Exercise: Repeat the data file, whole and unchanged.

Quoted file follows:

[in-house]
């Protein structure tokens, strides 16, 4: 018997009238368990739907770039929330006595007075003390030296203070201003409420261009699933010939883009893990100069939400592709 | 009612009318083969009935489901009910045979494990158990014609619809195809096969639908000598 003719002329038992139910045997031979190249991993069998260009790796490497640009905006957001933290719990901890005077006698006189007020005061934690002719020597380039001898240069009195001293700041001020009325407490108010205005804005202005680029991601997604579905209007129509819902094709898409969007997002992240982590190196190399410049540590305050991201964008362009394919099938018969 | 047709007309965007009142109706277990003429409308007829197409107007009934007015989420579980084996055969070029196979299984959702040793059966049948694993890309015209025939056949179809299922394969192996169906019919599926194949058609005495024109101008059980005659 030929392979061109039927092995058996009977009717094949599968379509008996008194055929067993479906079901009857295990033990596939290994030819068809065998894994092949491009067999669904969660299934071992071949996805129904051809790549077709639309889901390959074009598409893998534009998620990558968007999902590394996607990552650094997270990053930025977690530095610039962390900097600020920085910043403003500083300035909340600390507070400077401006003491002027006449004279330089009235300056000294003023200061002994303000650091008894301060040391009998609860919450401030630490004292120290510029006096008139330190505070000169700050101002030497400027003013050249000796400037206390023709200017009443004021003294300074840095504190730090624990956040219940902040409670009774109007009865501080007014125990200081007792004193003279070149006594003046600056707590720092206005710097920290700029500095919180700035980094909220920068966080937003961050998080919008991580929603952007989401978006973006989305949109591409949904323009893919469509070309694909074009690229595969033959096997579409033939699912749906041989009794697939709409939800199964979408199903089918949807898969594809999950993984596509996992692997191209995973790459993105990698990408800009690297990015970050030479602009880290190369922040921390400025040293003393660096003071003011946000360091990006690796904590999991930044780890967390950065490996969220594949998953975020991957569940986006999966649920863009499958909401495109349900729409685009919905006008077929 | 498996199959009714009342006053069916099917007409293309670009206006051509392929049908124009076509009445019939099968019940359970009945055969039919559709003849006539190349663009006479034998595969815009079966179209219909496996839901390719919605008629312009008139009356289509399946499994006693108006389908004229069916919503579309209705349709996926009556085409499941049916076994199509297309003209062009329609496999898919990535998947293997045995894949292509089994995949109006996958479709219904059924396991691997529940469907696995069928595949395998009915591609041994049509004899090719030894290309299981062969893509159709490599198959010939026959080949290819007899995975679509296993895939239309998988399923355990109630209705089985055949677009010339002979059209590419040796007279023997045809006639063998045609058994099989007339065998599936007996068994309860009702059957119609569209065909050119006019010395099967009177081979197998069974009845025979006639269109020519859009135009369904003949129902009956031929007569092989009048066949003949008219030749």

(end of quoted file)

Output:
[in-house]
């Protein structure tokens, strides 16, 4: 018997009238368990739907770039929330006595007075003390030296203070201003409420261009699933010939883009893990100069939400592709 | 009612009318083969009935489901009910045979494990158990014609619809195809096969639908000598 003719002329038992139910045997031979190249991993069998260009790796490497640009905006957001933290719990901890005077006698006189007020005061934690002719020597380039001898240069009195001293700041001020009325407490108010205005804005202005680029991601997604579905209007129509819902094709898409969007997002992240982590190196190399410049540590305050991201964008362009394919099938018969 | 047709007309965007009142109706277990003429409308007829197409107007009934007015989420579980084996055969070029196979299984959702040793059966049948694993890309015209025939056949179809299922394969192996169906019919599926194949058609005495024109101008059980005659 030929392979061109039927092995058996009977009717094949599968379509008996008194055929067993479906079901009857295990033990596939290994030819068809065998894994092949491009067999669904969660299934071992071949996805129904051809790549077709639309889901390959074009598409893998534009998620990558968007999902590394996607990552650094997270990053930025977690530095610039962390900097600020920085910043403003500083300035909340600390507070400077401006003491002027006449004279330089009235300056000294003023200061002994303000650091008894301060040391009998609860919450401030630490004292120290510029006096008139330190505070000169700050101002030497400027003013050249000796400037206390023709200017009443004021003294300074840095504190730090624990956040219940902040409670009774109007009865501080007014125990200081007792004193003279070149006594003046600056707590720092206005710097920290700029500095919180700035980094909220920068966080937003961050998080919008991580929603952007989401978006973006989305949109591409949904323009893919469509070309694909074009690229595969033959096997579409033939699912749906041989009794697939709409939800199964979408199903089918949807898969594809999950993984596509996992692997191209995973790459993105990698990408800009690297990015970050030479602009880290190369922040921390400025040293003393660096003071003011946000360091990006690796904590999991930044780890967390950065490996969220594949998953975020991957569940986006999966649920863009499958909401495109349900729409685009919905006008077929 | 498996199959009714009342006053069916099917007409293309670009206006051509392929049908124009076509009445019939099968019940359970009945055969039919559709003849006539190349663009006479034998595969815009079966179209219909496996839901390719919605008629312009008139009356289509399946499994006693108006389908004229069916919503579309209705349709996926009556085409499941049916076994199509297309003209062009329609496999898919990535998947293997045995894949292509089994995949109006996958479709219904059924396991691997529940469907696995069928595949395998009915591609041994049509004899090719030894290309299981062969893509159709490599198959010939026959080949290819007899995975679509296993895939239309998988399923355990109630209705089985055949677009010339002979059209590419040796007279023997045809006639063998045609058994099989007339065998599936007996068994309860009702059957119609569209065909050119006019010395099967009177081979197998069974009845025979006639269109020519859009135009369904003949129902009956031929007569092989009048066949003949008219030749």